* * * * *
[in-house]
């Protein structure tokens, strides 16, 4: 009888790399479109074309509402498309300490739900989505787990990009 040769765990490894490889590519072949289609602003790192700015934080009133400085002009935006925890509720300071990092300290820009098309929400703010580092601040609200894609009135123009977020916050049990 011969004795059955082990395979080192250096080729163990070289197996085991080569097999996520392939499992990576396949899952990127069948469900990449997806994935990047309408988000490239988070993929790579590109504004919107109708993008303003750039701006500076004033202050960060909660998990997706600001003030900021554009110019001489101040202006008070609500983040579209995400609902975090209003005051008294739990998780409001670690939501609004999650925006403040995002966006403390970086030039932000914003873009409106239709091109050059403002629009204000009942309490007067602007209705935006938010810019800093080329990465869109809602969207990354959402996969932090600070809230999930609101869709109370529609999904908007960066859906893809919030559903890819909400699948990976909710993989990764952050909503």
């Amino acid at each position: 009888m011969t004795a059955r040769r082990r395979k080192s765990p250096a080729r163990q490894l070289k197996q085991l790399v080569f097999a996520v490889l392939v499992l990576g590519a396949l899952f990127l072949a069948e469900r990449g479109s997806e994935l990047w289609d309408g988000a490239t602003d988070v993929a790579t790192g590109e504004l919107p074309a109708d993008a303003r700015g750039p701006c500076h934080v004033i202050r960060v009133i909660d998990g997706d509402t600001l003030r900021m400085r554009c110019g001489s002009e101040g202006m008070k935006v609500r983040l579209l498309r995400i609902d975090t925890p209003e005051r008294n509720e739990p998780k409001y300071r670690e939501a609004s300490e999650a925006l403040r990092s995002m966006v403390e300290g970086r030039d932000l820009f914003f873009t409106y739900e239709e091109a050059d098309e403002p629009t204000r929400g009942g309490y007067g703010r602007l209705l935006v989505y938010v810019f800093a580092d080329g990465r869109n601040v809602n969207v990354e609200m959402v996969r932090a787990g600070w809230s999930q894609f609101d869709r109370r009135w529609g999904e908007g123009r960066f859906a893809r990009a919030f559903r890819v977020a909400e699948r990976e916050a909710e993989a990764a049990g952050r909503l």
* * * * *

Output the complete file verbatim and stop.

[in-house]
């Protein structure tokens, strides 16, 4: 009888790399479109074309509402498309300490739900989505787990990009 040769765990490894490889590519072949289609602003790192700015934080009133400085002009935006925890509720300071990092300290820009098309929400703010580092601040609200894609009135123009977020916050049990 011969004795059955082990395979080192250096080729163990070289197996085991080569097999996520392939499992990576396949899952990127069948469900990449997806994935990047309408988000490239988070993929790579590109504004919107109708993008303003750039701006500076004033202050960060909660998990997706600001003030900021554009110019001489101040202006008070609500983040579209995400609902975090209003005051008294739990998780409001670690939501609004999650925006403040995002966006403390970086030039932000914003873009409106239709091109050059403002629009204000009942309490007067602007209705935006938010810019800093080329990465869109809602969207990354959402996969932090600070809230999930609101869709109370529609999904908007960066859906893809919030559903890819909400699948990976909710993989990764952050909503």
């Amino acid at each position: 009888m011969t004795a059955r040769r082990r395979k080192s765990p250096a080729r163990q490894l070289k197996q085991l790399v080569f097999a996520v490889l392939v499992l990576g590519a396949l899952f990127l072949a069948e469900r990449g479109s997806e994935l990047w289609d309408g988000a490239t602003d988070v993929a790579t790192g590109e504004l919107p074309a109708d993008a303003r700015g750039p701006c500076h934080v004033i202050r960060v009133i909660d998990g997706d509402t600001l003030r900021m400085r554009c110019g001489s002009e101040g202006m008070k935006v609500r983040l579209l498309r995400i609902d975090t925890p209003e005051r008294n509720e739990p998780k409001y300071r670690e939501a609004s300490e999650a925006l403040r990092s995002m966006v403390e300290g970086r030039d932000l820009f914003f873009t409106y739900e239709e091109a050059d098309e403002p629009t204000r929400g009942g309490y007067g703010r602007l209705l935006v989505y938010v810019f800093a580092d080329g990465r869109n601040v809602n969207v990354e609200m959402v996969r932090a787990g600070w809230s999930q894609f609101d869709r109370r009135w529609g999904e908007g123009r960066f859906a893809r990009a919030f559903r890819v977020a909400e699948r990976e916050a909710e993989a990764a049990g952050r909503l």